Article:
What is more the same arrangement can be provided to correct different kinds of spinal curvature, so that a surgery department need not stock a whole set of different devices. Due to the size variation possible, the department also need not stock a whole range of different sizes either.

Claims

1. A spinal distraction apparatus comprising:

a distraction rod extending along an axis and having a center part,
a pair of end parts secured to the center part, extending axially oppositely from the center part, and rotatable about the axis relative to the center part, the center part being exposed between the end parts, and
respective screwthread connections of opposite hand between the end parts and the center part, whereby rotation of the center part about the axis in one direction relative to the end parts axially relatively displaces the end parts away from each other and from the center part and rotation of the center part in the opposite direction relative to the end parts axially relatively displaces the end parts toward each other, the end parts being axially nondisplaceable relative to the center part except on rotation of same about the axis;
respective members secured axially nondisplaceable on the end parts and adapted to be connected to respective vertebrae;
formations between the members and the respective end parts preventing rotation of the end parts about the axis relative to the members; and connection means for connecting said members with selected vertebrae.

2. The spinal distraction apparatus defined in claim 1 wherein the center part has tubular internally threaded ends and the end parts are engaged in the respective ends and are externally threaded.

3. The spinal distraction apparatus defined in claim 2, further comprising lock nuts threaded on the end parts and axially engageable with the center-part ends.

4. The spinal distraction apparatus defined in claim 1 wherein the formations include respective radially outwardly projecting noses on the end parts and respective radially inwardly open recesses in the members for receiving the respective noses.

5. The spinal distraction apparatus defined in claim 1 wherein each of the members has an axially throughgoing passage and each of the end parts has an axially outwardly projecting threaded stem extending through the respective passage.

6. The spinal distraction apparatus defined in claim 5 wherein each of the members is formed with a groove opening radially from the respective passage and of a width sufficient to radially pass the respective threaded stem, the members further each being formed in the passage with a central region defining a small open cross section and to each axial side of this central region with a pair of enlarged regions, each end part fitting snugly into one of the respective enlarged regions and the respective stem being provided with a nut fitting snugly into the other respective enlarged region.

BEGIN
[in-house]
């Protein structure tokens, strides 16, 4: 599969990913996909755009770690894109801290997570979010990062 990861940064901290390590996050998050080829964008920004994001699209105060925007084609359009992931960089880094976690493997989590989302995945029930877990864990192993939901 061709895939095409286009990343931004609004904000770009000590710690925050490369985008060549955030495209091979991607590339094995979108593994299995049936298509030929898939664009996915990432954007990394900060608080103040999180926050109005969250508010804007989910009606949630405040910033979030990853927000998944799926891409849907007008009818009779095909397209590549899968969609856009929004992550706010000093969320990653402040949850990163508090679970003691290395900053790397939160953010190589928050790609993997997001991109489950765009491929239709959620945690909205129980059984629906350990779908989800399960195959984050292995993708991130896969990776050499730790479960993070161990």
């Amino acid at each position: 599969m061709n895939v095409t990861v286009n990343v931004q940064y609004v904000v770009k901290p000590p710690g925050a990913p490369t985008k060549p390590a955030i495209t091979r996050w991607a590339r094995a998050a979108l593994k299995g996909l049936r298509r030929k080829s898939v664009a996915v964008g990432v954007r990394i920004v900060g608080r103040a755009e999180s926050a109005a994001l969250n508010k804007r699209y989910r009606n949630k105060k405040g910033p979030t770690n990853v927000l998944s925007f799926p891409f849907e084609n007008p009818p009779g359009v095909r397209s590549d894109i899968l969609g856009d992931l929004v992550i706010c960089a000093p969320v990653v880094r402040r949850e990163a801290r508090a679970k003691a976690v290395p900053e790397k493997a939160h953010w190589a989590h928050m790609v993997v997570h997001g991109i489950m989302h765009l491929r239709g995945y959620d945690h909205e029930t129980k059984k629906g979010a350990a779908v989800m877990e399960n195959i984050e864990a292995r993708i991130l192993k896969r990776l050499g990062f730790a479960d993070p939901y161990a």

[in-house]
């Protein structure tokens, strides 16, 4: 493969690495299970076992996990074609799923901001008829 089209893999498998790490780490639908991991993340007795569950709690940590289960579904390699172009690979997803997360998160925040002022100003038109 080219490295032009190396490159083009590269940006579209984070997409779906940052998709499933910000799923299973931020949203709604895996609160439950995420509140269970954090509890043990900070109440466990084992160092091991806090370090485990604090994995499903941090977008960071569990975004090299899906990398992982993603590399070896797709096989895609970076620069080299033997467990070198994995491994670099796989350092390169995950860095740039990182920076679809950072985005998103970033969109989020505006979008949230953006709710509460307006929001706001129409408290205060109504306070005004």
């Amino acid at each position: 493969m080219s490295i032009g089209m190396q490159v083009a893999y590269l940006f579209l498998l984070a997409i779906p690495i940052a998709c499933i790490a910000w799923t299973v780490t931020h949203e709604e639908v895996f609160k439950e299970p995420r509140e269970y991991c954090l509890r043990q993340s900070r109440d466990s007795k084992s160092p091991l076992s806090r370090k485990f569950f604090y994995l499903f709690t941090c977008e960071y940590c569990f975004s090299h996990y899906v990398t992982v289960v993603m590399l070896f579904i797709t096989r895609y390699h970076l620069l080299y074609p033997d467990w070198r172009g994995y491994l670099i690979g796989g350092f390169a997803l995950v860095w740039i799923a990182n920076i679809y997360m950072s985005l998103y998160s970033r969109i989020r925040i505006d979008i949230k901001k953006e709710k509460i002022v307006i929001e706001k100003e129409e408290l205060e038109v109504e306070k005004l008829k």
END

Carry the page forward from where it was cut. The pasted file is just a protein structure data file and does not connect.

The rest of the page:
7. The spinal distraction apparatus defined in claim 6 wherein the formations include respective radially outwardly projecting noses on the end parts engaged radially in the grooves of the respective members.

8. The spinal distraction apparatus defined in claim 1 wherein said connection means is a screw adapted to be screwed into the respective vertebra.

9. The spinal distraction apparatus defined in claim 1 wherein each members is formed with a pair of radially oppositely extending arms each provided with a pin which receives a connection means in the form of an open hook, pivotable on the pin, for engaging said vertebrae.

10. The spinal distraction apparatus defined in claim 9 wherein the pins are set at an angle so as to enhance hook engagement with said vertebrae.

11. The spinal distraction apparatus defined in claim 9 wherein the pins are offset from the rod axis.

Referenced Cited

U.S. Patent Documents

4047523 September 13, 1977 Hall
4386603 June 7, 1983 Mayfield
4411259 October 25, 1983 Drummond

Foreign Patent Documents

3219575 December 1983 DEX
485739 December 1975 SUX
654251 March 1979 SUX
1022702 June 1983 SUX

Patent History

Patent number: 4658809
Type: Grant
Filed: Feb 24, 1984
Date of Patent: Apr 21, 1987
Assignee: Firma Heinrich C. Ulrich (Ulm/Donau)
Inventors: Heinrich Ulrich (Ulm/Donau), Klaus Zielke (Bad Wildungen)
Primary Examiner: C. Fred Rosenbaum
Assistant Examiner: C. W. Shedd
Attorneys: Karl F. Ross, Herbert Dubno
Application Number: 6/583,131

Classifications

Current U.S. Class: 128/92YM; 128/92YF
International Classification: A61F 504;